Business Line of Credit Lenders for 2021 That Can Boost Your Business Staff
Compare the best business line of credit lenders
A business line of credit provides flexibility that a typical business loan doesn’t. Pay interest only on the money you use and withdraw funds when you need it.

Here is a short list of the top line of credit providers for your business funding needs. Compare them, and choose the one that’s right for your business. 

Min. Credit Score
Time to Funding
4.8% +
1 day
8% +
1-2 weeks
3 hours +

1. BlueVine

  • Borrowing limits: $5,000  to $250,000
  • Credit score requirements: 600+
  • Minimum annual revenue: $100,000
  • Repayment terms: 6 or 12 months
  • APR: Starts from 4.8%
  • Fees: No origination fees or prepayment fees
  • Time until funding: 1 day

Bluevine has 2 business lending products: lines of credit and invoice factoring. It’s the most appropriate lender for business lines of credit for 2 main reasons: low rates and quick funding. With APRs starting at 4.8%, BlueVine's rates are competitive It promises to approve businesses within 24 hours, although in most cases it makes a decision in around 20 minutes. Once approved, your business can make a withdrawal with a single click and receive the funds within a few hours. In return for its low rates, BlueVine requires collateral. This takes the form of a general lien on the business’ assets, backed by a personal guarantee from the business owner. 

Read the full BlueVine review.

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2. Lendio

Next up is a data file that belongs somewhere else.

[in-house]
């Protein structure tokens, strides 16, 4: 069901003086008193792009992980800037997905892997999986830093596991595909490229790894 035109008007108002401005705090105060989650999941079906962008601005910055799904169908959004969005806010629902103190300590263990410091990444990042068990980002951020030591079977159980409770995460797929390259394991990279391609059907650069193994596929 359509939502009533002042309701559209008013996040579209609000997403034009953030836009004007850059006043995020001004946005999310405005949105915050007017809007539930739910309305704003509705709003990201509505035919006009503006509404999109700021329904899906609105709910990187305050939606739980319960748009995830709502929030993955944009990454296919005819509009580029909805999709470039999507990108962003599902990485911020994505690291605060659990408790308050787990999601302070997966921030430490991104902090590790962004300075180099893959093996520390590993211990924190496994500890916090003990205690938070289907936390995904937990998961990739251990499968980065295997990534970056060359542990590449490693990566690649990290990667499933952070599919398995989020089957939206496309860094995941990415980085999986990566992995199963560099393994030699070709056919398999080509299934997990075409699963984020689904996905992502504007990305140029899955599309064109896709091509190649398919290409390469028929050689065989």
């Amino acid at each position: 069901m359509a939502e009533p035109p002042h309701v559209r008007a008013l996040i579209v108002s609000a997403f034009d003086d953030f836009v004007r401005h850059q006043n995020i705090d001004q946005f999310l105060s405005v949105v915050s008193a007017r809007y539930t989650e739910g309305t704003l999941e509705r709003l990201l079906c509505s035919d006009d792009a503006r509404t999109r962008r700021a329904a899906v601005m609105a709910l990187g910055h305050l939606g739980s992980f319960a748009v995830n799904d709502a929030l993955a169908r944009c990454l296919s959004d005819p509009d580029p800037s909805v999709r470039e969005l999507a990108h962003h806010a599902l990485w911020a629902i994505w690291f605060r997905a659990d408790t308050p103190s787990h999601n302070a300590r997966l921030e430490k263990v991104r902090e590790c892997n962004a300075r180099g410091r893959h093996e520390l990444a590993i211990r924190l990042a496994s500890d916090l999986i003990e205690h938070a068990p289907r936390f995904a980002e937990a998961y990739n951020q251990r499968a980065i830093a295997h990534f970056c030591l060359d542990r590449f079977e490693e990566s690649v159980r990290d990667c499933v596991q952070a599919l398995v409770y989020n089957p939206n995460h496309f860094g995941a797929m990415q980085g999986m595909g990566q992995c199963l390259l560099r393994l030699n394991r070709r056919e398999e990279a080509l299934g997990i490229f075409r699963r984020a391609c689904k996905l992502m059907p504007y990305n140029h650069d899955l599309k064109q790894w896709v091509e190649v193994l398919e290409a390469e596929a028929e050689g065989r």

• Borrowing limits: $1,000 - $500,000
  • Credit score requirements: Varies
  • Minimum annual revenue: $100,000
  • Repayment terms: 1 or 2 years
  • APR: 8% – 24%
  • Fees: None
  • Time until funding: 1-2 weeks

Lendio is an online marketplace that connects users with top small business lenders in the United States. Through its platform, users can find business lines of credit and other products like terms loans and SBA loans. The platform is easy to use. Just fill out info about yourself and your business and upload supporting documentation. Within a few minutes, you’ll see a list of the most suitable lenders offering business line of credit needs. Lendio doesn’t charge a dime for using its service. Fees and conditions vary by partnering lender.

Read the full Lendio review.

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3. LendingTree

  • Borrowing limits: $3,000 - $500,000
  • Credit score requirements: 600+
  • Minimum annual revenue: $24,000 - $144,000
  • Repayment terms: 1-5 years
  • APR: Not listed
  • Fees: None
  • Time until funding: Varies

LendingTree is the biggest lending marketplace in the business, partnering with hundreds of lenders around the US to connect borrowers with competitive rates. It works with consumers and businesses, offering dozens of lending products, including business lines of credit. To access top rates, simply fill out information about yourself and your business. LendingTree’s automated search tool will then reveal the most suitable business lines of credit. Select your preferred lender to complete an application.

Read the full LendingTree business loans review.

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4. LendingExpress

  • Borrowing limits: $5,000 - $500,000
  • Credit score requirements: Varies
  • Minimum annual revenue: $24,000 - $120,000
  • Repayment terms: 1-3 years
  • APR: Not listed
  • Fees: No origination fees or prepayment fees